By 2024, Gartner predicts that 45% of IT spending within organizations will shift from traditional solutions to the cloud — all in an effort to enable digital transformation.
This is what Gartner refers to as "cloud-shift", and cloud adoption is further accelerating due to the COVID-19 crisis.
However, undergoing this shift is easier said than done.
Mike Kavis, a pioneer in cloud computing and author of the book "Accelerating Cloud Adoption: Optimizing the Enterprise for Speed and Agility", says that a lot of cloud adoption and digital transformation is pure mindset, making "people" and "process" the first priorities, rather than the technology.
"Too often, the focus is purely on technology, but we need to change the supporting organization structure of the operating model and supporting business processes at the same speed that we're changing to technology." Kavis says during an episode of Coding Over Cocktails, a podcast by TORO Cloud.
Kavis is the Chief Cloud Architect in Deloitte Consulting LLP’s Cloud Practice, responsible for allowing organizations to implement their cloud strategy.
He shares that most clients have the wrong mindset when it comes to the cloud.
"The problem is there’s a lot of old thinking. There is this fear that this cloud is just a big, unsecure place. But, reality is, with the right rigor, it can actually be more secure than what you have on-premise."
He also argues that anytime you hear someone say the cloud is "someone else’s data center", they’re on the path to failure, as the cloud is much more than that.
"The value in the cloud is when you start moving up the stack. You use databases as servers. Now all of a sudden you have a fully managed database that auto-scales process zones and regions. Instead of implementing my own Kafka queue, I can use queue-as-a-service. I don’t have to worry about scaling, managing these third-party solutions. The value is going up that food chain." he explains.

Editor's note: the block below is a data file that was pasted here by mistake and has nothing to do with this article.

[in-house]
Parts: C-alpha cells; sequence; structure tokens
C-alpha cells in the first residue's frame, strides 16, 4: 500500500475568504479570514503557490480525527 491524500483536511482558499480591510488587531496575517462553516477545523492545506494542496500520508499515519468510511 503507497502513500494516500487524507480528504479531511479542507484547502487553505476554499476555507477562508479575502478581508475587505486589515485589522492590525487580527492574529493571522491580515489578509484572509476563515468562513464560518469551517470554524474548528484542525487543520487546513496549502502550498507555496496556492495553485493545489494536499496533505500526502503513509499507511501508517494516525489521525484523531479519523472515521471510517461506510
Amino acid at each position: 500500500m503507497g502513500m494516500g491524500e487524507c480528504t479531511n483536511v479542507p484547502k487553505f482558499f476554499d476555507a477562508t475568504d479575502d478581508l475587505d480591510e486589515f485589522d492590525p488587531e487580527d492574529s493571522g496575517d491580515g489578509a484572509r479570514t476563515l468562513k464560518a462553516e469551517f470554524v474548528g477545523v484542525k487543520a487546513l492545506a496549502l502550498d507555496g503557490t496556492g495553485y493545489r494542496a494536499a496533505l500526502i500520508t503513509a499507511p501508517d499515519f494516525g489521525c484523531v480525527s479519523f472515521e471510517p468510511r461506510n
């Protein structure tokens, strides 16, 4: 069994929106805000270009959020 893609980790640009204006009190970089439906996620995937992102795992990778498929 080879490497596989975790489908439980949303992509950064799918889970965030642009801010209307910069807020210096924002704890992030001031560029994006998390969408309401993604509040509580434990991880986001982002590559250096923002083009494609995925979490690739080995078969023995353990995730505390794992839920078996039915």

Proof of this is how cloud vendors are increasingly creating APIs for healthcare, finance, and even business-services-as-a-service.
"When you’re allowed to go up the stack like that, the speed at which you can deliver software is incredible. And what you focus on are your specific requirements, instead of all the plumbing and commoditized business processes." Kavis states.
Prior to cloud adoption, an organization must first adopt the right mindset before applying a new operating model.
The reason for this, Kavis maintains, are the new ways we’re building software today. In terms of organizational structure for instance, it no longer makes sense to create server, storage, or network teams, or any other teams which are based on domain expertise.
But this doesn’t necessarily mean that we get rid of these teams and employees entirely.
"What we need is brains from the storage people, network people, to sit in a room with us and help architect virtual private clouds and figure out what’s the right storage unit. We don’t need them turning screw drivers and patching devices anymore. We still need those people, probably more than ever before – but we need their engineering minds and not their administrative minds." Kavis explains.
He further states that work has to be more collaborative and more engaged, and that teams become more focused and more product-oriented.
People can be resistant to change, but in order to achieve success in cloud adoption, it is something that needs to be embraced.
Kavis says that, while it is easy to say, "it’s incredibly hard to change the hearts and souls of the corporations to get them to move that way".
"A big part of it is the operating model... It has to be more collaborative and more engaged. We really recommend teams are focused – more product-oriented." he advises.
"You can still have your center of excellence, but you pull from there and you have security engineers on your product. That way, you don’t need 58 meetings, you have someone with that expertise and they can go back to the security wall when they need to to get the answers. But, you have a full stack team there with shared goals. Those shared goals are goals of the product. That’s the formula that works."
This podcast series tackles issues faced by enterprises as they manage the process of digital transformation, application integration, low-code application development, data management, and business process automation. It’s available for streaming in most major podcast platforms, including Spotify, Apple, Google Podcasts, SoundCloud, and Stitcher.